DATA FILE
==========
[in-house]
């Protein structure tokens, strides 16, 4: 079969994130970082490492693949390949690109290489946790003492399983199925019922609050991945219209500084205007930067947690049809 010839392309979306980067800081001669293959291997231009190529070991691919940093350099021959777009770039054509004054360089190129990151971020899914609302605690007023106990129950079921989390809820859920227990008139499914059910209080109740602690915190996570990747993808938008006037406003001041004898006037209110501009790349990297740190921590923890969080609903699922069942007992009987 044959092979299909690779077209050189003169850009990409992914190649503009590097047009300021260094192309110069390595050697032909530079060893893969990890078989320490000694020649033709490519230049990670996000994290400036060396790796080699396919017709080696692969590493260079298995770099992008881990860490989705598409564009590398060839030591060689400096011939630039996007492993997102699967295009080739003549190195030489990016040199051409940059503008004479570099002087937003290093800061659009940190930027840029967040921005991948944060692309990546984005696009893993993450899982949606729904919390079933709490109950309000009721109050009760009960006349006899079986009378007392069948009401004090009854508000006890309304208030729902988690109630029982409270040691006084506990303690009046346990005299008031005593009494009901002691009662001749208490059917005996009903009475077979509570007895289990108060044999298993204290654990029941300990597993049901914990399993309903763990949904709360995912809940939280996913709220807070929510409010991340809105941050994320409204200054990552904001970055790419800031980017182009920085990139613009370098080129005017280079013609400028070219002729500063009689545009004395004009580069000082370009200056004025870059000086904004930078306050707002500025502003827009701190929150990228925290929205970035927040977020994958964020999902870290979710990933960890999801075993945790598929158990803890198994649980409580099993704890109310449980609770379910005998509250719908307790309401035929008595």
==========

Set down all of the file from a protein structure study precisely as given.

[in-house]
């Protein structure tokens, strides 16, 4: 079969994130970082490492693949390949690109290489946790003492399983199925019922609050991945219209500084205007930067947690049809 010839392309979306980067800081001669293959291997231009190529070991691919940093350099021959777009770039054509004054360089190129990151971020899914609302605690007023106990129950079921989390809820859920227990008139499914059910209080109740602690915190996570990747993808938008006037406003001041004898006037209110501009790349990297740190921590923890969080609903699922069942007992009987 044959092979299909690779077209050189003169850009990409992914190649503009590097047009300021260094192309110069390595050697032909530079060893893969990890078989320490000694020649033709490519230049990670996000994290400036060396790796080699396919017709080696692969590493260079298995770099992008881990860490989705598409564009590398060839030591060689400096011939630039996007492993997102699967295009080739003549190195030489990016040199051409940059503008004479570099002087937003290093800061659009940190930027840029967040921005991948944060692309990546984005696009893993993450899982949606729904919390079933709490109950309000009721109050009760009960006349006899079986009378007392069948009401004090009854508000006890309304208030729902988690109630029982409270040691006084506990303690009046346990005299008031005593009494009901002691009662001749208490059917005996009903009475077979509570007895289990108060044999298993204290654990029941300990597993049901914990399993309903763990949904709360995912809940939280996913709220807070929510409010991340809105941050994320409204200054990552904001970055790419800031980017182009920085990139613009370098080129005017280079013609400028070219002729500063009689545009004395004009580069000082370009200056004025870059000086904004930078306050707002500025502003827009701190929150990228925290929205970035927040977020994958964020999902870290979710990933960890999801075993945790598929158990803890198994649980409580099993704890109310449980609770379910005998509250719908307790309401035929008595």